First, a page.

BEIRUT – A Syrian warplane Saturday bombed a small town partially controlled by anti-regime fighters near the Turkish border, killing eight people and wounding at least 20, the latest escalation in the use of air power by President Bashar Assad’s government in the Arab nation’s civil war.

The afternoon airstrike, reported by activists in the area as well as the British-based Syrian Observatory for Human Rights, was one of at least two that took place Saturday. The increased use of airstrikes by the regime is taking its toll on civilians, and, in the eyes of activists, is evidence of its insensitivity to civilian casualties as it battles for survival against the rebels.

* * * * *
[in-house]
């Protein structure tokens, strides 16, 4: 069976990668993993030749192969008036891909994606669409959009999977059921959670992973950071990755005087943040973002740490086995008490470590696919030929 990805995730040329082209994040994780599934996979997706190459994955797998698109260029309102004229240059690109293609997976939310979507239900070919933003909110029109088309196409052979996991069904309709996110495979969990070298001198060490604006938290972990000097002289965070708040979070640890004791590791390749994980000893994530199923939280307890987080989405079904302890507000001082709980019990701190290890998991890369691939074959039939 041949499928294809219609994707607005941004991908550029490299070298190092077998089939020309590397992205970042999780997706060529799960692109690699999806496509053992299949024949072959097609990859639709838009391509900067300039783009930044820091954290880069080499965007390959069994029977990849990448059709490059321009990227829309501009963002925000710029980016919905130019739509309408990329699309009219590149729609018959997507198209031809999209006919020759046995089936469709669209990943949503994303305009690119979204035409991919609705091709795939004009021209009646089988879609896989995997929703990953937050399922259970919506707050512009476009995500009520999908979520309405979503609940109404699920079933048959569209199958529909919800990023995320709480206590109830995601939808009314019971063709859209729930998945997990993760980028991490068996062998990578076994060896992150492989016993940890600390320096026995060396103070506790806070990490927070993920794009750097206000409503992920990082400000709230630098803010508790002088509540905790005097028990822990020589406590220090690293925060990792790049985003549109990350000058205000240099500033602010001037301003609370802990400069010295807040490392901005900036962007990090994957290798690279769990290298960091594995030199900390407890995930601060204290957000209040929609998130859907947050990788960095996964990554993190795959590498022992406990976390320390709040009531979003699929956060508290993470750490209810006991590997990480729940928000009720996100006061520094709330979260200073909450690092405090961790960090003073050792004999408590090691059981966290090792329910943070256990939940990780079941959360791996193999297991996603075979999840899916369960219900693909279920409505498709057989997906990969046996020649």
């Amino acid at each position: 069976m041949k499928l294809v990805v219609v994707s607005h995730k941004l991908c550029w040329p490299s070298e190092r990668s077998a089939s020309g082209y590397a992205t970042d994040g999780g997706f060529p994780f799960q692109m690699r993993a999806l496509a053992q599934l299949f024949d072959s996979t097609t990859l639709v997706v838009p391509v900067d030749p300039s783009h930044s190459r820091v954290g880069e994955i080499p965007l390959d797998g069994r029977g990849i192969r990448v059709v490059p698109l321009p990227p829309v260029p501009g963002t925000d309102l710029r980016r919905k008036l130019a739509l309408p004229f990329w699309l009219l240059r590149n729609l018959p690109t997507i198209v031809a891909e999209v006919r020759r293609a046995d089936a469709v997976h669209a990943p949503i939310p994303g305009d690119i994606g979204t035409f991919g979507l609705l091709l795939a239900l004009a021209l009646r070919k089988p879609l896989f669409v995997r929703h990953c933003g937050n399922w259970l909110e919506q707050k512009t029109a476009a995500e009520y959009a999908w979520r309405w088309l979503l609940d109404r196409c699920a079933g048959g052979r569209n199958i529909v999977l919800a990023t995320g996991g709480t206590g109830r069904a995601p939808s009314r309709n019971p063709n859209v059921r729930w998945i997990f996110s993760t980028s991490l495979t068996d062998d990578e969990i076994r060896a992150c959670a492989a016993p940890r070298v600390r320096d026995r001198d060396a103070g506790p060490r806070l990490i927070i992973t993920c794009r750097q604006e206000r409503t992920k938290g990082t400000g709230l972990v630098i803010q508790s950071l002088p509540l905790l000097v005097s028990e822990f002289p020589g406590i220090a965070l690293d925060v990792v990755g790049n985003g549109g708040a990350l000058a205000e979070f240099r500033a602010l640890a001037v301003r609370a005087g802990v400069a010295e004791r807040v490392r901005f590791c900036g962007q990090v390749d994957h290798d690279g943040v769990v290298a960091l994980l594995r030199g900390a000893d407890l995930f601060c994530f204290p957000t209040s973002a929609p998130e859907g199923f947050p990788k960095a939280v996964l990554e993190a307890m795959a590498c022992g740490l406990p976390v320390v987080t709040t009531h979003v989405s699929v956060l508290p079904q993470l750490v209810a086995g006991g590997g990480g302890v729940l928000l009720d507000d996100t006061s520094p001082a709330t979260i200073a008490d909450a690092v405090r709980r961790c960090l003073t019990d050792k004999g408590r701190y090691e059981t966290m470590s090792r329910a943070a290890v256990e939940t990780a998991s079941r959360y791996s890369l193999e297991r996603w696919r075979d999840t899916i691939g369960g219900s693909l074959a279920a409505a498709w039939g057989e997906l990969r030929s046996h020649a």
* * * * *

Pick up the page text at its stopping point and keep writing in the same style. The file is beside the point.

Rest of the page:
The regime’s growing use of warplanes also comes at a time when western powers are looking into suggestions for militarily enforcing a no-fly zone in northern Syria. Russia rejects the idea.

The airstrike on the town of Manbej came hours after a government announcement said Syria welcomed the appointment of former Algerian diplomat Lakhdar Brahimi as the U.N.’s new point man in efforts to halt the civil war.

The announcement was made by the office of Vice President Farouk al-Sharaa, which also denied Arab media reports that al-Sharaa had defected to the opposition.

Al-Sharaa “did not think, at any moment, of leaving the country,” the statement said. The regime has suffered a string of prominent defections in recent months.